ACM Transactions on Embedded Computing Systems (TECS). 02/2014; 13(4).
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    ABSTRACT: Hardware variability is predicted to increase dramatically over the coming years as a consequence of continued technology scaling. In this paper, we apply the Underdesigned and Opportunistic Computing (UnO) paradigm by exposing system-level power variability to software to improve energy efficiency.We present ViPZonE, a memory management solution in conjunction with application annotations that opportunistically performs memory allocations to reduce DRAM energy. ViPZonE’s components consist of a physical address space with DIMM-aware zones, a modified page allocation routine, and a new virtual memory system call for dynamic allocations from userspace. We implemented ViPZonE in the Linux kernel with GLIBC API support, running on a real x86-64 testbed with significant access power variation in its DDR3 DIMMs. We demonstrate that on our testbed, ViPZonE can save up to 27.80% memory energy, with no more than 4.80% performance degradation across a set of PARSEC benchmarks tested with respect to the baseline Linux software. Furthermore, through a hypothetical “what-if” extension, we predict that in future non-volatile memory systems which consume almost no idle power, ViPZonE could yield even greater benefits, demonstrating the ability to exploit memory hardware variability through opportunistic software.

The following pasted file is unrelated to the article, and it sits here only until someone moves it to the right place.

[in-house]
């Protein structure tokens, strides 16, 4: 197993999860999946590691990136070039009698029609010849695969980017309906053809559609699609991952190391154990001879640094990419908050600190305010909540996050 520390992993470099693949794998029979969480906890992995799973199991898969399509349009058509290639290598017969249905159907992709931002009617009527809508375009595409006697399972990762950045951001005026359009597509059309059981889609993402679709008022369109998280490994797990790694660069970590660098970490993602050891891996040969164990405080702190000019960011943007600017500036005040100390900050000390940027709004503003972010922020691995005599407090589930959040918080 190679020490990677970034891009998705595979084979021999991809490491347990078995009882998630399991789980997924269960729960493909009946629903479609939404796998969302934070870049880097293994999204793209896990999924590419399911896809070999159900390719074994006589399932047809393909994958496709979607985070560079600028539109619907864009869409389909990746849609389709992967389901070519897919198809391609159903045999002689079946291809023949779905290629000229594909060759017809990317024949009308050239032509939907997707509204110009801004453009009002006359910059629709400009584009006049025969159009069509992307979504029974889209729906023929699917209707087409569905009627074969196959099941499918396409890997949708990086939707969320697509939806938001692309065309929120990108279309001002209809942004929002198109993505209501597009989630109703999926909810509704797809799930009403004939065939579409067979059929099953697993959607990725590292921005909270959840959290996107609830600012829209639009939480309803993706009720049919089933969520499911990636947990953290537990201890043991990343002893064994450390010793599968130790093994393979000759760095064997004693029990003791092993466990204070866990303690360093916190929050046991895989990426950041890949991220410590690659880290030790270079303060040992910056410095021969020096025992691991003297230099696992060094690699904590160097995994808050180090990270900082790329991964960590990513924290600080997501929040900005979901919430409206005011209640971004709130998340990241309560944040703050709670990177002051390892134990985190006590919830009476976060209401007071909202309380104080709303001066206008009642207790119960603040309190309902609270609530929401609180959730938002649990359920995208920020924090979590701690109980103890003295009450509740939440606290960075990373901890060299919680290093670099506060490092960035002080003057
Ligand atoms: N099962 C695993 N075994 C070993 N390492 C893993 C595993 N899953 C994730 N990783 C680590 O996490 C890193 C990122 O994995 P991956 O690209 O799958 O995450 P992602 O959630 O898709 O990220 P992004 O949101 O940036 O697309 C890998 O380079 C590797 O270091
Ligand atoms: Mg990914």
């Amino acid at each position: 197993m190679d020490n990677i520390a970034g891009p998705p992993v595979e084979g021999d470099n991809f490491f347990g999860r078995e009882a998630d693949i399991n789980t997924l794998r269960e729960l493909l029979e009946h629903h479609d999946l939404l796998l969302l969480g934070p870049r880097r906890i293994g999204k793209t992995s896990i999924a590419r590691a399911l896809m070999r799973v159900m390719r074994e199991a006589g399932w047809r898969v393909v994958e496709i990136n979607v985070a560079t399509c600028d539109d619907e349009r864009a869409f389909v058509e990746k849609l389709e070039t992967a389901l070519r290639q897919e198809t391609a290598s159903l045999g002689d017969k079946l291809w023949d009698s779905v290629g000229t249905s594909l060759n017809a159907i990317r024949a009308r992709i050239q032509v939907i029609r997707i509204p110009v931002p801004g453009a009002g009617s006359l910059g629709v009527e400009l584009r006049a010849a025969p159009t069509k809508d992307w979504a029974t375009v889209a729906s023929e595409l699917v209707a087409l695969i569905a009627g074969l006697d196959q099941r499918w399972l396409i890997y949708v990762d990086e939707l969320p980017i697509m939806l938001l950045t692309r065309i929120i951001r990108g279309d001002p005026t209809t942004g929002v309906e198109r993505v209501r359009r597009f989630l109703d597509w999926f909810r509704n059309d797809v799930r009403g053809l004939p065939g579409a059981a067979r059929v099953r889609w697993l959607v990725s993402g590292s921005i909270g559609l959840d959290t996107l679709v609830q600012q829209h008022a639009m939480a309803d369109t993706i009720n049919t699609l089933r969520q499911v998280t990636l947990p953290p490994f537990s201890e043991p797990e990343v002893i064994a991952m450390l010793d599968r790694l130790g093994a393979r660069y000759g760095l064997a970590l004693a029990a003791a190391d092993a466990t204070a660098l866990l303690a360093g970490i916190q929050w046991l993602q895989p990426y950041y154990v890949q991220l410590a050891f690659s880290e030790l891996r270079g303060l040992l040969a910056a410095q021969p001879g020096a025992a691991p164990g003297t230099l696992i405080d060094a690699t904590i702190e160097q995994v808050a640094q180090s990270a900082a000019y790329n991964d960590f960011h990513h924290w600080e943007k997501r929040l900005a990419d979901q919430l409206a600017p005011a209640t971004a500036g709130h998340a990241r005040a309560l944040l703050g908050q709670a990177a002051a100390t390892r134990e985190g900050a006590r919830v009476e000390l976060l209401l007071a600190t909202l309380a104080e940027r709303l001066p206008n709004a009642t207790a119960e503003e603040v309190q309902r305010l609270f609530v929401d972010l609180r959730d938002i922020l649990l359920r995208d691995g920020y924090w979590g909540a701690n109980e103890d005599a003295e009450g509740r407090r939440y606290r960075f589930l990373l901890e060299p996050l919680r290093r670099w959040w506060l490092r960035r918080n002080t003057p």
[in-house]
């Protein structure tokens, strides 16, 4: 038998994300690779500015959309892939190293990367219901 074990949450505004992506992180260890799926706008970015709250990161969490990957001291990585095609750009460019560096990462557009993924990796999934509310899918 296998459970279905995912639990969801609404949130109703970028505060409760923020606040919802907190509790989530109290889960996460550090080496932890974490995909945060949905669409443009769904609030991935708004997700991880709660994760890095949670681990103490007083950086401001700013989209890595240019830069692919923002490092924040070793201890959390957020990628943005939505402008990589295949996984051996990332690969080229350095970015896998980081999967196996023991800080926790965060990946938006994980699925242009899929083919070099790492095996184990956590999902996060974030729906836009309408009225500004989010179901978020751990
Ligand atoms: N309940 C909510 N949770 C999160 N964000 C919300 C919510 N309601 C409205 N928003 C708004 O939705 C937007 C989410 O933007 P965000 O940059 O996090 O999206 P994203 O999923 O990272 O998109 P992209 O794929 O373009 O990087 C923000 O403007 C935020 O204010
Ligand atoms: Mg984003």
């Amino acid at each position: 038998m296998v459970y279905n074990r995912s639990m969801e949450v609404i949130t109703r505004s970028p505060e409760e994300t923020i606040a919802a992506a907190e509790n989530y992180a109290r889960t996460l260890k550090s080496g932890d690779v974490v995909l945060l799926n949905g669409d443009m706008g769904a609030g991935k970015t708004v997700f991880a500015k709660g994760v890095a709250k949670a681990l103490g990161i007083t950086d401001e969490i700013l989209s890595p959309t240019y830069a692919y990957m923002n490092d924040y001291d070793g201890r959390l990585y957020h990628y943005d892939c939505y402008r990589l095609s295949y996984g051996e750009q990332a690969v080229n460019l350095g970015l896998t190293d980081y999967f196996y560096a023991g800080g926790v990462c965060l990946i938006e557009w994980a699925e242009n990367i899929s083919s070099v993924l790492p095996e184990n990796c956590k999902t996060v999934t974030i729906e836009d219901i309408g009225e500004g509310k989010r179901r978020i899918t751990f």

IEEE Transactions on Computers. 01/2014;
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    ABSTRACT: As the desire for biologically realistic spiking neural networks (SNNs) increases, tuning the enormous number of open parameters in these models becomes a difficult challenge. SNNs have been used to successfully model complex neural circuits that explore various neural phenomena such as neural plasticity, vision systems, auditory systems, neural oscillations, and many other important topics of neural function. Additionally, SNNs are particularly well-adapted to run on neuromorphic hardware that will support biological brain-scale architectures. Although the inclusion of realistic plasticity equations, neural dynamics, and recurrent topologies has increased the descriptive power of SNNs, it has also made the task of tuning these biologically realistic SNNs difficult. To meet this challenge, we present an automated parameter tuning framework capable of tuning SNNs quickly and efficiently using evolutionary algorithms (EA) and inexpensive, readily accessible graphics processing units (GPUs). A sample SNN with 4104 neurons was tuned to give V1 simple cell-like tuning curve responses and produce self-organizing receptive fields (SORFs) when presented with a random sequence of counterphase sinusoidal grating stimuli. A performance analysis comparing the GPU-accelerated implementation to a single-threaded central processing unit (CPU) implementation was carried out and showed a speedup of 65× of the GPU implementation over the CPU implementation, or 0.35 h per generation for GPU vs. 23.5 h per generation for CPU. Additionally, the parameter value solutions found in the tuned SNN were studied and found to be stable and repeatable. The automated parameter tuning framework presented here will be of use to both the computational neuroscience and neuromorphic engineering communities, making the process of constructing and tuning large-scale SNNs much quicker and easier.
    Frontiers in Neuroscience 01/2014; 8:10.